It's Supposed to be Painful

Megan McArdle points out the real problem that carbon taxes and other CO2-abatement approaches have -- they only really work if it they are painful.  I mean, the whole point is not supposed to be to raise government revenue or just arbitrarily raise prices.  The whole point is to change behaviors, and the most powerful tool for behavior change is price changes.

Global warming activists are talking about 80% CO2 reductions.  This is an enormous number, especially since the relative cut has to be even higher to account for future growth, as reductions are generally pegged to current (or as in Kyoto, past) CO2 emissions levels.

A 40-cent gas tax is not going to do it.  Or, looking at how much behaviors changed when gas prices recently went up to $4, a $2.00 gas tax is not going to do it.  The Europeans have $6+ gas taxes and that is not enough to reach the levels activists want for this country.   It is likely going to take $10+ gas to even start to get the reductions in use and the shifts to much more expensive carbon-less technologies that would be required to hit 80% type goals.

All this means that we are NEVER going to have a carbon tax that really reflects the necessary rates to hit the emissions targets Obama and the alarmists claim to be committed to.  That is why we will get backdoor taxes that try to hide the tax and shift the blame away from Congress.    But none of these schemes, including cap and trade, will have any meaningful impact unless they lead to consumer price increases that change behaviors of the end users**.  But these approaches are preferable to lawmakers, as they somewhat disguise the relationship between legislation and prices, and give them some ability to blame private companies for the price increase, even where these increases are the inevitable result of carbon caps.

Postscript: This is further complicated because the major technologies the government is attempting to subsidize as part of meeting these goals are virtually useless.  Two in the transportation sector - ethanol and electric vehicles - are of questionable merit.  Ethanol has about zero efficacy in reducing Co2, and may actually increase it (but it is essential if one wants to win the Iowa caucuses).  Electric vehicles have some potential, but their impact is dependent on how electricity is generated.  Based on the current mix, shifts to electric vehicles just shift emissions from one place to another without much net reduction.  If someone were to propose a massive nuclear and electric vehicle program, they might convince me they were on to something.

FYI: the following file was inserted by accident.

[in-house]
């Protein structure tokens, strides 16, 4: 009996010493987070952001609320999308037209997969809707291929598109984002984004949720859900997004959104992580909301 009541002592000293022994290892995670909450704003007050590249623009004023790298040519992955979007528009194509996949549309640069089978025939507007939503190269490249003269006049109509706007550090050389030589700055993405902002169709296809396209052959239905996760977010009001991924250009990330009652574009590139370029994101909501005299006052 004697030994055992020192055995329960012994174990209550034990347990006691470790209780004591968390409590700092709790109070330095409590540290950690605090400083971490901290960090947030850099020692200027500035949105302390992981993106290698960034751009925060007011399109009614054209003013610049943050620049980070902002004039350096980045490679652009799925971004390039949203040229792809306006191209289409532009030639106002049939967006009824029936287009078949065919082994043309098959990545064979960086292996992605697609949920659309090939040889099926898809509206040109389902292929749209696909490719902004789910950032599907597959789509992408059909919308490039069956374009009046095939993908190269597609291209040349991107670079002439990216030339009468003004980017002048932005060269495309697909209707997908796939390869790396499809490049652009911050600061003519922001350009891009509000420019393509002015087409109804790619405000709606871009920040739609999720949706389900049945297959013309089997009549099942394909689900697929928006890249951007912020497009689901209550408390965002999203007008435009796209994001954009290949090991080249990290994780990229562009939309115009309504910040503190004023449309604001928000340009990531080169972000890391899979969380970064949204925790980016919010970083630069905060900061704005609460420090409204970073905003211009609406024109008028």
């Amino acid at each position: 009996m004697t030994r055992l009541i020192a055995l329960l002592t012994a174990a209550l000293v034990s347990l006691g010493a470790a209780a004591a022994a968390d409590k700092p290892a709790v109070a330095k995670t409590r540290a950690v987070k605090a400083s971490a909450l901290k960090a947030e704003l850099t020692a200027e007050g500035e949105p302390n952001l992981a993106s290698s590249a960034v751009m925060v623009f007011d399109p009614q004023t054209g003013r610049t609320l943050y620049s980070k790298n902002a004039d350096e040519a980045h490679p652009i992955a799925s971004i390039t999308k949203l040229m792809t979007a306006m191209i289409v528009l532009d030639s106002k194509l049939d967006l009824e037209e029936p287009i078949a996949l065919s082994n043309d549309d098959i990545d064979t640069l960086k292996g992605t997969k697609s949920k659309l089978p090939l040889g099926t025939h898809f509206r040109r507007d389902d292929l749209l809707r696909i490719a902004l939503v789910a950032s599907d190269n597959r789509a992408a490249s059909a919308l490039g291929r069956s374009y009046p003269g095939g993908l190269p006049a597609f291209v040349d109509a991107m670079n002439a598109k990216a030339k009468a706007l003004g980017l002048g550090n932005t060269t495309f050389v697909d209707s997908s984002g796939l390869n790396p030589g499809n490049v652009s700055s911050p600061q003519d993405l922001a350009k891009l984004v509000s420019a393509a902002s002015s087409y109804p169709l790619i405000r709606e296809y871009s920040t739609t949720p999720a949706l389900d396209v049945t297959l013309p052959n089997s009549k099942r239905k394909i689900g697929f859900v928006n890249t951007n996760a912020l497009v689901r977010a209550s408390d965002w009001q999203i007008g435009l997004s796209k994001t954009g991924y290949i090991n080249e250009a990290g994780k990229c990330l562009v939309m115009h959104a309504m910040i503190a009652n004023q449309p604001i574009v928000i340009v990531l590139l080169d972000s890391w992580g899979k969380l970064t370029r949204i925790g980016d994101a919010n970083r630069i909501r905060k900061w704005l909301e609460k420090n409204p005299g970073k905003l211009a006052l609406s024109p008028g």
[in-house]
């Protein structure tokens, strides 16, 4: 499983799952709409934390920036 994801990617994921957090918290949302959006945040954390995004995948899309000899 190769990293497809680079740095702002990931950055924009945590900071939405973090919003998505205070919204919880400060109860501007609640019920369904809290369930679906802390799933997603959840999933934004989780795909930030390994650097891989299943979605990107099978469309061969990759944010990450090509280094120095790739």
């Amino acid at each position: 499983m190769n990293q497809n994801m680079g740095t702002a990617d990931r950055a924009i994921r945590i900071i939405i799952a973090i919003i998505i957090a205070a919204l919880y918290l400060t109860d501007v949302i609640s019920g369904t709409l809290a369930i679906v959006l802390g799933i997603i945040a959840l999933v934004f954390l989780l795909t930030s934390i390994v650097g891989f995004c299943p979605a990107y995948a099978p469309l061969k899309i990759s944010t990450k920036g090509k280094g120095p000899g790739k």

**PS#2: I suppose you could reach these goals without fuel price increases.   Two alternatives:

  • Mandate certain transportation and other technology solutions, as well as certain limits (e.g. maximum house size, maximum number of TV's, etc).  This still has cost, though, in terms of enormous losses in personal liberty as well as likely enforced higher costs of major purchases, like cars.  So this is still likely a price increase, it just shows up in a different place.  Also, this may well not work -- there is very good evidence that without price changes in fuel, consumers react to higher MPG in their cars by driving more, thus sibstantially dilluting the carbon effect.
  • Enforce carbon limits combined with price caps on fuel and electricity.  This would be effective, probably, but of course would result in massive shortages of gas and electricity.  The rationing challenge would be enormous.
  • Rolo Tomasi

    Master Resource has posted an excellent speech given by Questar's CEO. It rather succinctly summarizes much of the energy issues.

    http://masterresource.org/?p=2214

    Money quotes:
    "It’s not about will. It’s not about who’s in the White House. It’s about thermodynamics and economics."

    "Question: when was the last time Utah’s carbon footprint was as low as 2.2 tons per person per year? Answer: probably not since Brigham Young and the Mormon pioneers first entered the Salt Lake Valley (1847). "

  • Brian

    Don't forget the third option: "Buy" one of the big three auto makers with tax dollars, write legislation to put the remaining competition out of business, then offer a national light rail boondoggle as a solution to the limited choices in the auto market.